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Renewable Energy M&A: Equinor acquires Danish solar developer BeGreen Energy and its 5.6 GW development pipeline in Denmark, Sweden, and Poland

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Mohit Kaul's picture
Founder, Enerdatics

Building Enerdatics. Leadership experience in a high growth SaaS company and secured a successful exit. A natural leader who cares about creating value for all stakeholders. Extensive experience...

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BeGreen is currently owned by the Bregentved Estate, which operates as an agricultural and forestry business in Denmark, focussed on the sustainable production of food and energy. BeGreen’s assets under development comprise 4.7 GW in Denmark, 440 MW in Poland, and 202 MW in Sweden. The projects are at early to medium stages of maturity, with an average project size of 300 MW. BeGreen also holds 302 MW of operational capacity and 288 MW under construction, to be operationalized by the end of 2022. The power produced will be marketed by Equinor subsidiary Danske Commodities. The transaction marks Equinor’s largest renewable energy acquisition in Denmark.

BeGreen reported a revenue of $58.8mn and pre-tax earnings of $8.2mn for the fiscal year (FY) 2021/2022, with a net debt of $45mn at the end of the period. The company had forecast a revenue of $218-245mn and pre-tax earnings of $86-119mn for FY 2022/2023, including the sale of new projects. BeGreen is optimistic about its strategy, focussed on developing unsubsidized utility-scale projects in the high-growth markets of Denmark, Sweden, and Poland. The company has also outlined plans to enter at least one new market in the current fiscal year.  

The deal marks Equinor’s most significant move in the solar sector and will compliment the company’s existing pipeline in Poland, acquired through the takeover of Polish developer Wento in May’21. Beyond Europe, Equinor is developing solar projects in Latin America, in partnership with fellow Norweigan energy company Scatec. The duo are collaborating on the massive 531 MW Mendubim solar project in Brazil, and in 2021 brought online the 117 MW Guañizuil IIA asset in Argentina.

Equinor has also ventured into the floating solar segment, forming a partnership with Saipem subsidiary Moss Maritime in Jan’21, to test a ‘floatovoltaic’ array in the Norwegian Sea.

The above analysis is proprietary to Enerdatics’ energy analytics team, based on the current understanding of the available data. The information is subject to change and should not be taken to constitute professional advice or a recommendation.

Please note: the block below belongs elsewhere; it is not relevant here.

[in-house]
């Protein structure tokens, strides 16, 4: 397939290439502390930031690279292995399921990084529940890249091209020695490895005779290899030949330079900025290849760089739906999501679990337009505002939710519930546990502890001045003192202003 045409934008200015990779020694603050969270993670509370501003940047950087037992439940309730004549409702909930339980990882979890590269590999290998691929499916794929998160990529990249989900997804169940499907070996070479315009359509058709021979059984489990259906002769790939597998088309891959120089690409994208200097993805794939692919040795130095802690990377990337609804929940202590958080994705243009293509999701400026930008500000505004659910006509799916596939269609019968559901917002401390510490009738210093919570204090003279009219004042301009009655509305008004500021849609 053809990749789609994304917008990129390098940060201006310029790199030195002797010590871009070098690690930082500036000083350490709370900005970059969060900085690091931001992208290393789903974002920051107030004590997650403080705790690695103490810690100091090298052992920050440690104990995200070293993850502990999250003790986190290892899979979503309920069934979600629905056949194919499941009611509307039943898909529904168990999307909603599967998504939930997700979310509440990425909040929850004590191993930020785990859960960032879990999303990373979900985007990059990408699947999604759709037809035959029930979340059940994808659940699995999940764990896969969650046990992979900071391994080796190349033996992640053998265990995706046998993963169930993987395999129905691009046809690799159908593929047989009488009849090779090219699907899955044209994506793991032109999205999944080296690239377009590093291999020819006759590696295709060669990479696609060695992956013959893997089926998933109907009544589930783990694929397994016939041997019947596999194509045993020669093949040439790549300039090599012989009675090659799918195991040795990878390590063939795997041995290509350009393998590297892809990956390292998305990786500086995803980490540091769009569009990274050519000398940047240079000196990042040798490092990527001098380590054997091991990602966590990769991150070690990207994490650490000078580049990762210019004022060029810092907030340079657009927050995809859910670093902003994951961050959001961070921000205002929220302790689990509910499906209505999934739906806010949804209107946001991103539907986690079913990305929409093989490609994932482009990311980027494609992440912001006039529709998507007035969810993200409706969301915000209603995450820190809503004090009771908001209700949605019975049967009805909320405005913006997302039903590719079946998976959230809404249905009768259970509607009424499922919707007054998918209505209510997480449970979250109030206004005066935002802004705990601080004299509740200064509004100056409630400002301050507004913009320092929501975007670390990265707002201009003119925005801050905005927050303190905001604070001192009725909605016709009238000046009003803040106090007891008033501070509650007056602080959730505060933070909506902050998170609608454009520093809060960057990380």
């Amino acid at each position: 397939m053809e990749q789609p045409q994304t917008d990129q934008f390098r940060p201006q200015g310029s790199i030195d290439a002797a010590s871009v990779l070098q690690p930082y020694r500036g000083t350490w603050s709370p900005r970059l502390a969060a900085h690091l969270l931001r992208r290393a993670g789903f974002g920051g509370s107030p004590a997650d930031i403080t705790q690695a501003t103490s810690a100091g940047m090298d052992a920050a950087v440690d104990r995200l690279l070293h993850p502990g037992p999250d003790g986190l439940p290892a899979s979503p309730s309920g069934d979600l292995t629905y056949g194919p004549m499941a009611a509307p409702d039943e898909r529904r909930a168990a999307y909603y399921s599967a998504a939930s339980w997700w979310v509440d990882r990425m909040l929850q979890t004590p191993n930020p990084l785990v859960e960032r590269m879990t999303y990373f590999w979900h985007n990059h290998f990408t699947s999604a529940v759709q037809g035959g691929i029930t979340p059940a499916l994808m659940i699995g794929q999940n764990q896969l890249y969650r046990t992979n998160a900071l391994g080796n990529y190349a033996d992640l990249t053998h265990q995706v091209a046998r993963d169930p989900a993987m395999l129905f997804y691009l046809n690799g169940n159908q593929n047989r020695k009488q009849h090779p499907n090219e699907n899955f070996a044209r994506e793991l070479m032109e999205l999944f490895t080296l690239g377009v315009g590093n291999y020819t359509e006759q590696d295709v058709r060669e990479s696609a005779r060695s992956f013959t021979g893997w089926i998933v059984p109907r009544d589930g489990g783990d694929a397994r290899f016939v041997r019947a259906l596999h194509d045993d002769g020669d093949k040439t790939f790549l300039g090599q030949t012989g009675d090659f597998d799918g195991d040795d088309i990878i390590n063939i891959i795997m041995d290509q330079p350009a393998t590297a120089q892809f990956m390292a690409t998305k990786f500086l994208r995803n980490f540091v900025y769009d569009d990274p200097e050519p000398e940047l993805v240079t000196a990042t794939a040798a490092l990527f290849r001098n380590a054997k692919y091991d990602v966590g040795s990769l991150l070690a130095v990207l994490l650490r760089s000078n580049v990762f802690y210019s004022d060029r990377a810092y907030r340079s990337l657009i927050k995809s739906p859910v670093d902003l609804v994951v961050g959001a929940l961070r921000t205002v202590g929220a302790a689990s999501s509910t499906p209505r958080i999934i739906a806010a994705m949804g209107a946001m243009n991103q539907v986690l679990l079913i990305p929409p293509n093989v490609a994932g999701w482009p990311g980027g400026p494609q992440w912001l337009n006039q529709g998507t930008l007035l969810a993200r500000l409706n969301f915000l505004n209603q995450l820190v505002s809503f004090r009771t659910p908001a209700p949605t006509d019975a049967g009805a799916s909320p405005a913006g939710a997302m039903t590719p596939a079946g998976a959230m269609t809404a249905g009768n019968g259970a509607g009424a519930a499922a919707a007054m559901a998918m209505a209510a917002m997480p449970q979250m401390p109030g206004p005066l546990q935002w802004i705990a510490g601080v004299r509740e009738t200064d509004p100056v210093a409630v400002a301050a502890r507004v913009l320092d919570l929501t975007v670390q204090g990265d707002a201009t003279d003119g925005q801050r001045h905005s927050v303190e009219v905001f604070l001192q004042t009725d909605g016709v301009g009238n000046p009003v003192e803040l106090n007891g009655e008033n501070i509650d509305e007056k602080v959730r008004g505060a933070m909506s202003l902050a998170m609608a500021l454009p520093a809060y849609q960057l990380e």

Discussions
Jim Stack's picture
Jim Stack on Nov 4, 2022

These solar projects are very large. But doesn't the US have a much higher amount of Solar Energy with clearer skies and perhaps tracking and or more efficient solar panels? I have seen we have 60% more solar energy from the skies than Sweden or Denmark. I would think the total output is how a solar project should be rated.

Kshitij NR's picture
Kshitij NR on Nov 11, 2022

[Replying on behalf of Mohit]

Hi Jim - while the US is definitely the better market for solar development, I believe that Equinor’s move to build solar parks in Denmark is influenced heavily by the presence of its Danish power trading arm - Danske Commodities (DC). The company is one of Europe’s largest electricity marketers, and historically, we’ve observed that Equinor looks for synergies between the upstream and downstream segments of its renewable energy generation business. For example - Equinor signed a 15-year PPA with DC for output from its 3.6 GW Dogger bank offshore wind farm, offshore UK. 

I'm certain that the company could do something similar with its solar assets in Denmark - given that the projects will be un-subsidized and there are limited options for corporate PPAs in the country.

Sanskruti  Rajore's picture
Sanskruti Rajore on Nov 17, 2022

BeGreen's sustainability strategy is based on the fact that they want to contribute positively to the UN's 17 global goals. Post-acquisition Equinor will leverage this strategy to fulfill their UN commitments along with reaching their net-zero emissions target by 2050.

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